There’s good reason most employees and leaders celebrate meeting-free afternoons. Too frequently, meetings lack adequate preparation, which results in a bad use of valuable time. As you develop expertise and rise in seniority, people will seek your input more often, leading to more meetings on your calendar and less time to get work done.
While completely eliminating meetings may be nearly impossible, there are ways to reduce the time spent in them and maximize their productivity. When asked how to do so, here’s what our community had to say:
Make sure there’s an agenda and clear objective for every meeting
Far too often, you’ll find yourself in a meeting in which people are unprepared with little sense of direction, which calls for an unproductive use of time. Fortunately, this is something you can control. Richard Nam suggests, “Before accepting a meeting, ensure there is a goal and a clear agenda. If neither one is present, simply ask.”
Robert Loh adds the importance of understanding the meeting’s objective, “In addition to a clear agenda, identify the meeting’s exit criteria to eliminate follow up meetings.” Understanding the meeting’s purpose will also help participants stay on topic, creating a more productive meeting environment.
Ask yourself if the meeting is truly necessary
Niki Lustig recommends conducting a meeting audit. “Many times meetings have been recurring for a really long time, people get added, and then never removed. Time to fix that! Look at the number of recurring meetings you and your team are part of. How many have the same attendees? Which ones are most and least useful? Is there a way to consolidate two meetings into one with a clear agenda?”
Piet Van Zyl adds another key point to consider when evaluating meetings, “Do not call meetings, call brainstorming sessions where people attend and are expected to make a contribution, rather than simply sit and listen. Raw data should not be read but solutions, options, analysis be discussed.” If the intention is to share information, he suggests doing so via email to save attendees prime work time.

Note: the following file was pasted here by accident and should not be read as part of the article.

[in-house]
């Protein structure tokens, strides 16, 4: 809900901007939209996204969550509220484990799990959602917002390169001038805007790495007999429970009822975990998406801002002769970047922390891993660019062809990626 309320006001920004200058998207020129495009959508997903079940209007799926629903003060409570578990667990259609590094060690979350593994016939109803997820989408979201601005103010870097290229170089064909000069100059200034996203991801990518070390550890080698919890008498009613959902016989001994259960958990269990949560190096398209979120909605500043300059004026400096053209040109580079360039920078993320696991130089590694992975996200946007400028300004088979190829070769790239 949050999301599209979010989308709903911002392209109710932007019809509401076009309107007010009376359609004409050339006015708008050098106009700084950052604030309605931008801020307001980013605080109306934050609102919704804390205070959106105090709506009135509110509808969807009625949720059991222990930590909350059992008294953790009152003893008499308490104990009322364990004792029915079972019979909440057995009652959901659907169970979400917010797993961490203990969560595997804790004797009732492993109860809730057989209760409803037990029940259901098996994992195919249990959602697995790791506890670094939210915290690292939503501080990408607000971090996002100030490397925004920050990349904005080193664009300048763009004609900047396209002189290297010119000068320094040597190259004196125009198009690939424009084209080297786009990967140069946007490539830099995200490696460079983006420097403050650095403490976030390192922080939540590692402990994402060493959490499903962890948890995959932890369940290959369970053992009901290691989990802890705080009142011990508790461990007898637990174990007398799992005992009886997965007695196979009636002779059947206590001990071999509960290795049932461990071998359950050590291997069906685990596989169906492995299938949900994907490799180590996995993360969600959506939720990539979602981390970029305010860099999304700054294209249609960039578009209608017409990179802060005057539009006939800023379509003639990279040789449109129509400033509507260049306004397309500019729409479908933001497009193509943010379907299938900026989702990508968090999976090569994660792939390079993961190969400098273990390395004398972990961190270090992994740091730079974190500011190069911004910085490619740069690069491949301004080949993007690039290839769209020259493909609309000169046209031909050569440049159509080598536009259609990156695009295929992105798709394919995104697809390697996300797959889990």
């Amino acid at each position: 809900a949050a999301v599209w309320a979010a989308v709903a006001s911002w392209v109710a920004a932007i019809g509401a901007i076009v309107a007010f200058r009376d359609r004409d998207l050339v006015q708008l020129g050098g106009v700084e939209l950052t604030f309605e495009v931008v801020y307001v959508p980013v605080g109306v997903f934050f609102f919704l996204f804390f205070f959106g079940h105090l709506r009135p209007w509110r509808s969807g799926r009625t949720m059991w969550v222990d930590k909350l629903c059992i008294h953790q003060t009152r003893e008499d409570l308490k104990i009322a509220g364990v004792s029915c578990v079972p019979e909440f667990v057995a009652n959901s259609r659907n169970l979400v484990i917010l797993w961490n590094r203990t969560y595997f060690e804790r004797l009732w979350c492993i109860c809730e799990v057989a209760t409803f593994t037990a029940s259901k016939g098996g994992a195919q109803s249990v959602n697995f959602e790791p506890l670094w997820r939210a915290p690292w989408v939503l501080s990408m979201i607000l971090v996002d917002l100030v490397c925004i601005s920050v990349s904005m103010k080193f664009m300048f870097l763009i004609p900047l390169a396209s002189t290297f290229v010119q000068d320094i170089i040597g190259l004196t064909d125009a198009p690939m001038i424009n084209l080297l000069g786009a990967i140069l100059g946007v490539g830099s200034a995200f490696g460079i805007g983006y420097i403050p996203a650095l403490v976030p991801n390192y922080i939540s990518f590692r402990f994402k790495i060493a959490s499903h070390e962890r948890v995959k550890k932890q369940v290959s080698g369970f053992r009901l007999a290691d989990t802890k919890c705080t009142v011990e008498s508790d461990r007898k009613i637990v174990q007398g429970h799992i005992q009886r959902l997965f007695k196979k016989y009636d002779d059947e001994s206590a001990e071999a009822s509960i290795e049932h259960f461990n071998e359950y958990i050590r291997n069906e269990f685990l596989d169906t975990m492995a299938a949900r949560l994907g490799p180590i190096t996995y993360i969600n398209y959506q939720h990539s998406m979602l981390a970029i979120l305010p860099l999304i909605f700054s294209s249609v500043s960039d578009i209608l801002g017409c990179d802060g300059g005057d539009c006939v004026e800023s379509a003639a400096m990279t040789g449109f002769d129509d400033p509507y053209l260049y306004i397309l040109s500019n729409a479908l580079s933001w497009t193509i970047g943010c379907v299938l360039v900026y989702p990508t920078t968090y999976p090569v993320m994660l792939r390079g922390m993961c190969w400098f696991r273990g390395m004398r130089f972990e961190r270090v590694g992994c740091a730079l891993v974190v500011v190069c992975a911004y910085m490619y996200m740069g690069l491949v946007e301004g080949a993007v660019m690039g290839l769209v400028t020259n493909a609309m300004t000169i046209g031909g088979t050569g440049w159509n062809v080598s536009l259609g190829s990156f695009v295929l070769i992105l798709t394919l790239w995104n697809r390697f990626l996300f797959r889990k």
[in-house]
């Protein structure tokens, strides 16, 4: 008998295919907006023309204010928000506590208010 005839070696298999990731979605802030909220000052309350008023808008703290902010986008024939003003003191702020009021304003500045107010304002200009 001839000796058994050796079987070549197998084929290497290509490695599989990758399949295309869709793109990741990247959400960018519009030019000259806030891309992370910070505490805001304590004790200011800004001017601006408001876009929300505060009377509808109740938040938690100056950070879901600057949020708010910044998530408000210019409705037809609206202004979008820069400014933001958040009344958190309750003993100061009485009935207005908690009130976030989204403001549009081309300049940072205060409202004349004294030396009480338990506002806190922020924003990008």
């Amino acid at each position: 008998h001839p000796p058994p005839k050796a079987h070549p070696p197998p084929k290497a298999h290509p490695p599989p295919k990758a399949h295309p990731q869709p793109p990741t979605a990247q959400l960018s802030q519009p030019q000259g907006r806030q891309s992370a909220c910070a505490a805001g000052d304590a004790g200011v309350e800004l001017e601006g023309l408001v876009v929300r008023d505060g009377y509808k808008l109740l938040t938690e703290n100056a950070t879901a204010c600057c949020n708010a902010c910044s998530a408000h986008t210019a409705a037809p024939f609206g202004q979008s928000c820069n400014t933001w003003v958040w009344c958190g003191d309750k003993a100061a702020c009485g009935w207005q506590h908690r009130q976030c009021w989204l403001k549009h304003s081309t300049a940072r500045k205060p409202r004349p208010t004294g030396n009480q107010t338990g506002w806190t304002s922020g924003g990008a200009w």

Always be mindful of the use of others’ time
When a meeting is necessary, ensure to keep it at an appropriate length and respect start and end times. Van Zyl shares one quick trick to keeping meetings short, “A novel solution for cutting down on meetings is to not have chairs to sit on. Standing will cut meeting time dramatically and make people think twice before organizing a meeting.”
In addition, be thoughtful and selective about the meeting’s attendees. If you’re organizing a meeting, don’t invite anyone who doesn’t have to be present. If you’re invited, remember it’s okay to politely decline attending or to only attend a portion of the meeting, just be sure to explain why you’re doing so.
While it may be tough to begin implementing these changes in a meeting-heavy culture, it is possible, and Lustig shares her thoughts on how to do so effectively. “Do a sum total and look at how many people are spending how many hours each week/month. Chances are if you present that to your boss with a bottom line of how much this is costing the business, you can make a real change.”
Schedule time on your calendar for yourself
Remember that, ultimately, you own your calendar. It’s okay to block out time for you to work. “Figure out the time of day you’re most productive and be ruthlessly protective of that time. I like to schedule a recurring ‘DNS’ (Do Not Schedule) meeting and ensure I’m marked unavailable so I can focus and get in the productive zone. Then, people will need to ask if they can block over that time but likely look for an alternative first,” shares Lustig. Of course, this blocked time should be flexible, but it’s a good way to remind others to be thoughtful when asking for your time.
In summary, to reduce time spent in meetings:
- Ensure the agenda and objectives are shared before the meeting
- Conduct a meeting audit and eliminate unnecessary
- Respect both your and your teammate’s time
- Block time off of your calendar to complete work